Face of John Lennon as “Imagine” is performed at the Closing Ceremony of the 2012 London Games. My father quoted lines from this song the night before he passed away: “You may say I’m a dreamer/but I’m not the only one.” For that reason, this image holds a lot of meaning for me. Jed Jacobsohn/The New York Times

I have truly enjoyed the 2012 London Olympic Games (despite NBC’s best efforts to drain whatever enthusiasm I could sustain with their tape delays and sentimental, predictable narratives ostensibly of human interest but completely annoying to sports enthusiasts eager to actually see the competition whose results we had already glimpsed–but I digress). The athletes, particularly the women, were truly exceptional. I have enjoyed watching some of my favorite athletes, who aren’t necessarily famous outside of sporting circles, finally win gold medals; I am always a sucker for those who can win one for the home team so I cried like a baby when Jessica Ennis won gold in the heptathlon; I was touched when Saudi Arabia’s Sarah Attar, with her covered-up self, received a standing ovation for coming in dead last in her heat but being the first woman from her country to ever compete at the Games–another tear jerking moment; I was thrilled beyond measure when the U.S. Women’s 4×100 smashed the World Record for that event and was proud as could be when the 4×400 brought home the gold as well.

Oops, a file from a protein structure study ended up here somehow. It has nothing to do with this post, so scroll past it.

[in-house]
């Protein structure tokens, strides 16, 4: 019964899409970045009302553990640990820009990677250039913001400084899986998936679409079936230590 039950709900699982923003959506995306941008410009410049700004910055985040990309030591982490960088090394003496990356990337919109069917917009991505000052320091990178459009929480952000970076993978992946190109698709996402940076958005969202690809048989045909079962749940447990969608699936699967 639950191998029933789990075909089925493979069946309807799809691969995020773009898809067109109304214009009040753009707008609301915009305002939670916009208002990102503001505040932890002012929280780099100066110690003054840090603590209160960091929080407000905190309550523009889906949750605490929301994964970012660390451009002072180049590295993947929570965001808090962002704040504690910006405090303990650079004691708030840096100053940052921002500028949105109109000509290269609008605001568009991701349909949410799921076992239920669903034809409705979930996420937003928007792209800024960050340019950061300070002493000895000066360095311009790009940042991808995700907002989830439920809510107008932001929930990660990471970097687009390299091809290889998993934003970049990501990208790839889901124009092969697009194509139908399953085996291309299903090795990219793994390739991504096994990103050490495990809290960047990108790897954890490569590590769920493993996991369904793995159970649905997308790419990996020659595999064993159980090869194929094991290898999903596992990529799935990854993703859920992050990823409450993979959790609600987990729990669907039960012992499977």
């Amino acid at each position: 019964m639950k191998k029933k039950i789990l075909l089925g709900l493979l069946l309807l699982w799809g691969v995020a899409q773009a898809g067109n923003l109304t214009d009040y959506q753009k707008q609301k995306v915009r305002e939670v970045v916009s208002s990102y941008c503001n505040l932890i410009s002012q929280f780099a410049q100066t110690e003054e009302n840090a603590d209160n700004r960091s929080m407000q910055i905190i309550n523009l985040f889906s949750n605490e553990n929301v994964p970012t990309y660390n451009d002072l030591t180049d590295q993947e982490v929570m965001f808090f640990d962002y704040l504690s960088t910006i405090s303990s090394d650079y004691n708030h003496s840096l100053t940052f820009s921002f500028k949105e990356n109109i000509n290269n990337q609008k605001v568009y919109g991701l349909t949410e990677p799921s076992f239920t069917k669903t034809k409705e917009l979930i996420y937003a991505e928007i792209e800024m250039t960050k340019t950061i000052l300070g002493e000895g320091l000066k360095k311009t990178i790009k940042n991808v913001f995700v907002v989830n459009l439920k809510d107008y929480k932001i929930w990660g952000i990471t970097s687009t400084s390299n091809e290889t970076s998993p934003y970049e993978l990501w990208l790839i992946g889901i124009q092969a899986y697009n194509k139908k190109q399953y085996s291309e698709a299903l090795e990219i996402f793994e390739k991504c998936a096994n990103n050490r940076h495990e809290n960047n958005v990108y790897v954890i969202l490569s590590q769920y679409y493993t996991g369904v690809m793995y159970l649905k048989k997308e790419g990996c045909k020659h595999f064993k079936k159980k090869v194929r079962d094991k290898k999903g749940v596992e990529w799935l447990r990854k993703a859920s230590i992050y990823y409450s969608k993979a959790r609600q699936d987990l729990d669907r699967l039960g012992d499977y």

It was refreshing to be able to watch athletes who were not famous compete at the top of their game. I loved the unpolished way that they rambled off heartfelt, unimpressive yet genuine responses to basic questions about their performances. I was so happy for them and the freshness of what had occurred that it didn’t matter what they said because their inarticulateness bespoke a truth about originality and novelty: sometimes it just leaves you speechless.

Honesty, the truth of why athletes show-up, stands out as one of the many things that I enjoy about sports. Being coy or brimming with personality cannot replace the singular reason that athletes step-up to the line: they want to win; it’s an ever-present, abiding admission of a clear and undeniable desire–a spectacular truth. This was a Games that worked because this simple truth didn’t appear to be outshone by the glare of celebrity. Perhaps this was the case because of the sheer number of non-celebrity athletes competing and their volume dulled celebrity by comparison–or maybe patriotism does that…or maybe actual royalty does that…I’m not sure what it was but I can honestly say I was not annoyed by the narrative of celebrity that over-saturates this culture and bores me to no end. The London Games re-cast those terms and turned the USA basketball team into a group of men who wanted to win gold. To my surprise, I was as excited for the USA Men’s basketball team as I was for the Women’s squad.

I’m actually sad to have seen the Games come to an end. It’s been a great two weeks where the meaningfulness of hard work, discipline, focus, and even dreaming with intention really seemed to matter.

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